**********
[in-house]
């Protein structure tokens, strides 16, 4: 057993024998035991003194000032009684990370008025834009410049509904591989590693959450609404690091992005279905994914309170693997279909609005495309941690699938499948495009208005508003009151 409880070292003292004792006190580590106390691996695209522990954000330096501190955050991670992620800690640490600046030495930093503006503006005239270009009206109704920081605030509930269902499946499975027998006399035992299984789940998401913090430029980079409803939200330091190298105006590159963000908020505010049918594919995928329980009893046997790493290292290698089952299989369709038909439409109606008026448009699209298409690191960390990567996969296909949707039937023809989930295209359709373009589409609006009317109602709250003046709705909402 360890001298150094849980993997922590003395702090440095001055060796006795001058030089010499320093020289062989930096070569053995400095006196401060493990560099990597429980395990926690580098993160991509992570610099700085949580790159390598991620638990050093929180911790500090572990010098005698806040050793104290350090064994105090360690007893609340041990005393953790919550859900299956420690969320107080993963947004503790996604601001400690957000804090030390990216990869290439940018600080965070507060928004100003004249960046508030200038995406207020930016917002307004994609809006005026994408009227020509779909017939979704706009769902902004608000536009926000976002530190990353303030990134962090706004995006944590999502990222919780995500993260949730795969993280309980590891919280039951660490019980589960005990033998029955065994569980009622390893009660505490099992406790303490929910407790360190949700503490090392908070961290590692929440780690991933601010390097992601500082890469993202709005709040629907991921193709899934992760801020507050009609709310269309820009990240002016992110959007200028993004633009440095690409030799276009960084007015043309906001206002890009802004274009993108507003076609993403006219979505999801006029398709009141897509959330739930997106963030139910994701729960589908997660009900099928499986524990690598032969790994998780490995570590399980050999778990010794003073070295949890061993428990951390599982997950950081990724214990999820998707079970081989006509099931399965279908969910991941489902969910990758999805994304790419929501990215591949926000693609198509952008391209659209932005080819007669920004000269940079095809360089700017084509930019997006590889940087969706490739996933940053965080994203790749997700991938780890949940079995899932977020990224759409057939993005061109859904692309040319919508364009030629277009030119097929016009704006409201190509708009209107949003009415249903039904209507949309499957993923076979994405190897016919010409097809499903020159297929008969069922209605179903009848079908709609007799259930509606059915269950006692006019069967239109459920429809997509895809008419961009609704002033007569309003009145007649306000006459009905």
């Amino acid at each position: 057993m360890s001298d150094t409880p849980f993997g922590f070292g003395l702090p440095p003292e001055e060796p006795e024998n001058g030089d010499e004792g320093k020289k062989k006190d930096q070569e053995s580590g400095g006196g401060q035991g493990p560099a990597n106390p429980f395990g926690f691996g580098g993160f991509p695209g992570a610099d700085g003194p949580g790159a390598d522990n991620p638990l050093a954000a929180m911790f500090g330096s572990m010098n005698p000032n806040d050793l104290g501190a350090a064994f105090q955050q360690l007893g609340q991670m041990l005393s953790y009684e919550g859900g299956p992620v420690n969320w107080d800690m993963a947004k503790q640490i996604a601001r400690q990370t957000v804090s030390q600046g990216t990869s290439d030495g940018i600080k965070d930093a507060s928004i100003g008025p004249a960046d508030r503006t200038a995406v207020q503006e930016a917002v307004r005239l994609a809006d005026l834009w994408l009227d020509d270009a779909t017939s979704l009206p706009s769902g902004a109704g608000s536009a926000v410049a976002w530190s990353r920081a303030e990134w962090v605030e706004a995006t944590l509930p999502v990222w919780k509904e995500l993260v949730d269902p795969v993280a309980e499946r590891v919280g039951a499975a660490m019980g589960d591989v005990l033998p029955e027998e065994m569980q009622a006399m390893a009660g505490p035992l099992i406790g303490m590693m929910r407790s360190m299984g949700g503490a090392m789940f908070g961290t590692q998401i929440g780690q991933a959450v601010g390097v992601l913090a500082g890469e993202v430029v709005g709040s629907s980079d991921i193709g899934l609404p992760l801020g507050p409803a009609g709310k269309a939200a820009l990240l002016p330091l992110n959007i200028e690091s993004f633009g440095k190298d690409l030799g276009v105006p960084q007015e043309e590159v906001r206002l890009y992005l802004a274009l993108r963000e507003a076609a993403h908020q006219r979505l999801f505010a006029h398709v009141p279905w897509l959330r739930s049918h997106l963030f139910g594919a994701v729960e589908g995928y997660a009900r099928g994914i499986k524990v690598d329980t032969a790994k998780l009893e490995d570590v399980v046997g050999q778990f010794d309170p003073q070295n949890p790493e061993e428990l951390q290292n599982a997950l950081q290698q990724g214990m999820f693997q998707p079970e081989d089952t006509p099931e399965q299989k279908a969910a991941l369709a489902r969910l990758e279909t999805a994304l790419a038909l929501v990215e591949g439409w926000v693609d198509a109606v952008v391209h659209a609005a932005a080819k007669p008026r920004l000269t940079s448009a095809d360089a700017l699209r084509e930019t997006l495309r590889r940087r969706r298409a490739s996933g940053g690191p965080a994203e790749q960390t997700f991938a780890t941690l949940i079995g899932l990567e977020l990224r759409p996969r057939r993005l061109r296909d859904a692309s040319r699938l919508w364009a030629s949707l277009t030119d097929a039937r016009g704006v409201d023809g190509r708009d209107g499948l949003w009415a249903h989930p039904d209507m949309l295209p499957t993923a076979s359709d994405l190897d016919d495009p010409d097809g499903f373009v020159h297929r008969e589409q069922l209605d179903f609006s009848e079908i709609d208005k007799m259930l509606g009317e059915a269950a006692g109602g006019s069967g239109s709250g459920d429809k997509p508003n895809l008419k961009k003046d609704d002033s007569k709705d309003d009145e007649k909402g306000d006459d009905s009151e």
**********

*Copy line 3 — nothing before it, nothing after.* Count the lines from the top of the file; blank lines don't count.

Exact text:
């Amino acid at each position: 057993m360890s001298d150094t409880p849980f993997g922590f070292g003395l702090p440095p003292e001055e060796p006795e024998n001058g030089d010499e004792g320093k020289k062989k006190d930096q070569e053995s580590g400095g006196g401060q035991g493990p560099a990597n106390p429980f395990g926690f691996g580098g993160f991509p695209g992570a610099d700085g003194p949580g790159a390598d522990n991620p638990l050093a954000a929180m911790f500090g330096s572990m010098n005698p000032n806040d050793l104290g501190a350090a064994f105090q955050q360690l007893g609340q991670m041990l005393s953790y009684e919550g859900g299956p992620v420690n969320w107080d800690m993963a947004k503790q640490i996604a601001r400690q990370t957000v804090s030390q600046g990216t990869s290439d030495g940018i600080k965070d930093a507060s928004i100003g008025p004249a960046d508030r503006t200038a995406v207020q503006e930016a917002v307004r005239l994609a809006d005026l834009w994408l009227d020509d270009a779909t017939s979704l009206p706009s769902g902004a109704g608000s536009a926000v410049a976002w530190s990353r920081a303030e990134w962090v605030e706004a995006t944590l509930p999502v990222w919780k509904e995500l993260v949730d269902p795969v993280a309980e499946r590891v919280g039951a499975a660490m019980g589960d591989v005990l033998p029955e027998e065994m569980q009622a006399m390893a009660g505490p035992l099992i406790g303490m590693m929910r407790s360190m299984g949700g503490a090392m789940f908070g961290t590692q998401i929440g780690q991933a959450v601010g390097v992601l913090a500082g890469e993202v430029v709005g709040s629907s980079d991921i193709g899934l609404p992760l801020g507050p409803a009609g709310k269309a939200a820009l990240l002016p330091l992110n959007i200028e690091s993004f633009g440095k190298d690409l030799g276009v105006p960084q007015e043309e590159v906001r206002l890009y992005l802004a274009l993108r963000e507003a076609a993403h908020q006219r979505l999801f505010a006029h398709v009141p279905w897509l959330r739930s049918h997106l963030f139910g594919a994701v729960e589908g995928y997660a009900r099928g994914i499986k524990v690598d329980t032969a790994k998780l009893e490995d570590v399980v046997g050999q778990f010794d309170p003073q070295n949890p790493e061993e428990l951390q290292n599982a997950l950081q290698q990724g214990m999820f693997q998707p079970e081989d089952t006509p099931e399965q299989k279908a969910a991941l369709a489902r969910l990758e279909t999805a994304l790419a038909l929501v990215e591949g439409w926000v693609d198509a109606v952008v391209h659209a609005a932005a080819k007669p008026r920004l000269t940079s448009a095809d360089a700017l699209r084509e930019t997006l495309r590889r940087r969706r298409a490739s996933g940053g690191p965080a994203e790749q960390t997700f991938a780890t941690l949940i079995g899932l990567e977020l990224r759409p996969r057939r993005l061109r296909d859904a692309s040319r699938l919508w364009a030629s949707l277009t030119d097929a039937r016009g704006v409201d023809g190509r708009d209107g499948l949003w009415a249903h989930p039904d209507m949309l295209p499957t993923a076979s359709d994405l190897d016919d495009p010409d097809g499903f373009v020159h297929r008969e589409q069922l209605d179903f609006s009848e079908i709609d208005k007799m259930l509606g009317e059915a269950a006692g109602g006019s069967g239109s709250g459920d429809k997509p508003n895809l008419k961009k003046d609704d002033s007569k709705d309003d009145e007649k909402g306000d006459d009905s009151e």